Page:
I often think the worst thing you can do with your investment cash is trust it to a fund manager, but that doesn’t mean I turn my nose up at all the professionals. Here’s a couple that I think are certainly worth a closer look:
HICL Infrastructure (LSE: HICL) this morning reported an annualised total shareholder return for the six months to 30 September of 10.4%, based on dividends paid and an increase in the firm’s net asset value (NAV).
HICL is an investment firm that puts its shareholders cash into public infrastructure, and so NAV is a good valuation measure — with the cavaat that asset values are sometimes subjective and can be volatile.
NAV per share came in at 145.7p, for a rise of 2.5% from March’s figure of 142.2p, and dividends in the period of 3.82p per share support the company’s full-year target of 7.65p — which would provide a yield of 4.6% on today’s share price.
A return of 10.4% is very impressive, and if it could be repeated year after year, it would be enough to double your original investment in just seven years — but be aware that it’s a stretching target.
HICL told us its investment portfolio value was up 7.9% in the six months, to £2,189.9m, and there appears to be a strong pipeline of investments in the planning stages. Total income rose by 19.2%, with pre-tax profit up 19.1%, and dividends declared so far have been lifted by 2.7%.
The share price didn’t move a lot today, and at 168p it’s ahead of the firm’s NAV per share — but not by much, and the excess seems to me to represent a fair premium for HICL’s investment expertise.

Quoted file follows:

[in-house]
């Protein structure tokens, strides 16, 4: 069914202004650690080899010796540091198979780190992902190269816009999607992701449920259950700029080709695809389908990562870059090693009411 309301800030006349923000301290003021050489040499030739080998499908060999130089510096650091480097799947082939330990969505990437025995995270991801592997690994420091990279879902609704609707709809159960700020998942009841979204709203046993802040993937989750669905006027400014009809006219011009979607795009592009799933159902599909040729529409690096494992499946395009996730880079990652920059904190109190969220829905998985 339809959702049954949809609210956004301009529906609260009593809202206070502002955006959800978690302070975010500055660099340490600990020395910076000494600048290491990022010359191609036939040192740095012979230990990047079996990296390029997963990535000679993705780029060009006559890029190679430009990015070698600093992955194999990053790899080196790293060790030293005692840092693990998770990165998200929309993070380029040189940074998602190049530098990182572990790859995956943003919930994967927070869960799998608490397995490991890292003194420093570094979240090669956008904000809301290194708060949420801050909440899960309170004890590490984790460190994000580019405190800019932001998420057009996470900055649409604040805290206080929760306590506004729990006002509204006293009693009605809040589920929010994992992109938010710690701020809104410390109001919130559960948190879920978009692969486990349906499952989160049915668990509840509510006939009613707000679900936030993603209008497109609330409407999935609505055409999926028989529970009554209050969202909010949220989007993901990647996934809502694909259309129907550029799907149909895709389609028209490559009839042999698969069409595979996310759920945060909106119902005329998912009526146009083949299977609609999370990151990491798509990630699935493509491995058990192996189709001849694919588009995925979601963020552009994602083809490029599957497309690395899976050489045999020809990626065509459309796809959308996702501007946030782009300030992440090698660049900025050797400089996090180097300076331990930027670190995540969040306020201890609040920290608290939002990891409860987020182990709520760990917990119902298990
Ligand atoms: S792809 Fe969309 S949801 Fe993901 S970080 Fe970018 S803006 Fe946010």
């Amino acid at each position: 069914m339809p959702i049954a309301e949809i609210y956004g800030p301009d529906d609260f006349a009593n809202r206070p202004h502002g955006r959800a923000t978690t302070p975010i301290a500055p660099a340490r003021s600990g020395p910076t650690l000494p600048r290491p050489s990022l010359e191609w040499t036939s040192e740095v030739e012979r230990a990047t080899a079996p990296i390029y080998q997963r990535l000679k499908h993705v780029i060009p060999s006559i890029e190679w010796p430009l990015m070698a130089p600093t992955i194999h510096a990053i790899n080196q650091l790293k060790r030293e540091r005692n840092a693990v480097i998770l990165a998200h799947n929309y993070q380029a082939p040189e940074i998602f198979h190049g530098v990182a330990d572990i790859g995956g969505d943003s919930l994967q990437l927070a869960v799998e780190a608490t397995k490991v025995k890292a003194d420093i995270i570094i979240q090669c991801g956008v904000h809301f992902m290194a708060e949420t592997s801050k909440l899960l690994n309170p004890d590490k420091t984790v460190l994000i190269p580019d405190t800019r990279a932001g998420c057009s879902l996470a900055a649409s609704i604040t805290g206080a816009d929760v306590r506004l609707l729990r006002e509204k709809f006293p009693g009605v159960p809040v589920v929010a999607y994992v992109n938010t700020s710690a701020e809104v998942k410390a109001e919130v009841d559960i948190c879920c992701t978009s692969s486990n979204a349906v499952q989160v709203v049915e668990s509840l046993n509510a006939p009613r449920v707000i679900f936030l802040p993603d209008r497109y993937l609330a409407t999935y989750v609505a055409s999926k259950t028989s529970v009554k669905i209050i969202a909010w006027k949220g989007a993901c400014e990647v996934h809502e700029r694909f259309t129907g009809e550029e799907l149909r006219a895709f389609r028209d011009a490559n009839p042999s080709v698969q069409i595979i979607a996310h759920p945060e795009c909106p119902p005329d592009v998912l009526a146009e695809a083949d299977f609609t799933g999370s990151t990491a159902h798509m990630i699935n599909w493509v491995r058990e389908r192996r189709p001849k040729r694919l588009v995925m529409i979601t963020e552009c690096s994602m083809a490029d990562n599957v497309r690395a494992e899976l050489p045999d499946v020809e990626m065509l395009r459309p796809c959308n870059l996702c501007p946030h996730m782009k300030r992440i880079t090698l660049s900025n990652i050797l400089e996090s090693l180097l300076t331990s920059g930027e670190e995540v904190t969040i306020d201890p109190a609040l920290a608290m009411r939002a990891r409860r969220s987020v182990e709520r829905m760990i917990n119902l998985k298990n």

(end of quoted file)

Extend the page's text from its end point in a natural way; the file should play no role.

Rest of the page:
In all, I see strong overall returns over the next few years, and coupled with a progressive dividend policy I like what I see here.
Trust in trusts
I’ve always been a fan of investment trusts, which provide pooled investment vehicles whose profits belong solely to shareholders — so there’s no clash of interest between company owners and customers.
I’ve been looking at Alliance Trust (LSE: ATST), whose shares are up 50% over the past five year, at 584p. The venerable investment trust puts its shareholders’ cash mostly into large global companies and aims at long-term growth. And it’s doing well at it.
By the halfway stage at 30 June, Alliance’s NAV per share had reached 591.4p — up from 561.1p in December 2015, and 545.9p the previous June.
Investment returns over the summer have been erratic due to EU referendum upheaval, and Alliance predicted “at least a mild recession as investment and consumption freeze up in the midst of so much uncertainty“, but the firm stressed its reliance on “a defensive portfolio that is invested in companies that are growing through structural change“, which should be less vulnerable to cyclical change and short-term political machinations.
With the shares price at 584p today, we’re looking at a discount to NAV of less than 1.5%, which has narrowed considerable since the interim stage. In a sector in which discounts are common, that suggests sentiment has been improving in recent months, and Alliance Trust has probably attracted some of the cash fleeing the Brexit panic.
Dividend yields are low at around 2%, but with Alliance chasing growth that’s fine — and the shares look attractive to me.
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Alan Oscroft has no position in any shares mentioned. The Motley Fool UK has no position in any of the shares mentioned. We Fools don't all hold the same opinions, but we all believe that considering a diverse range of insights makes us better investors.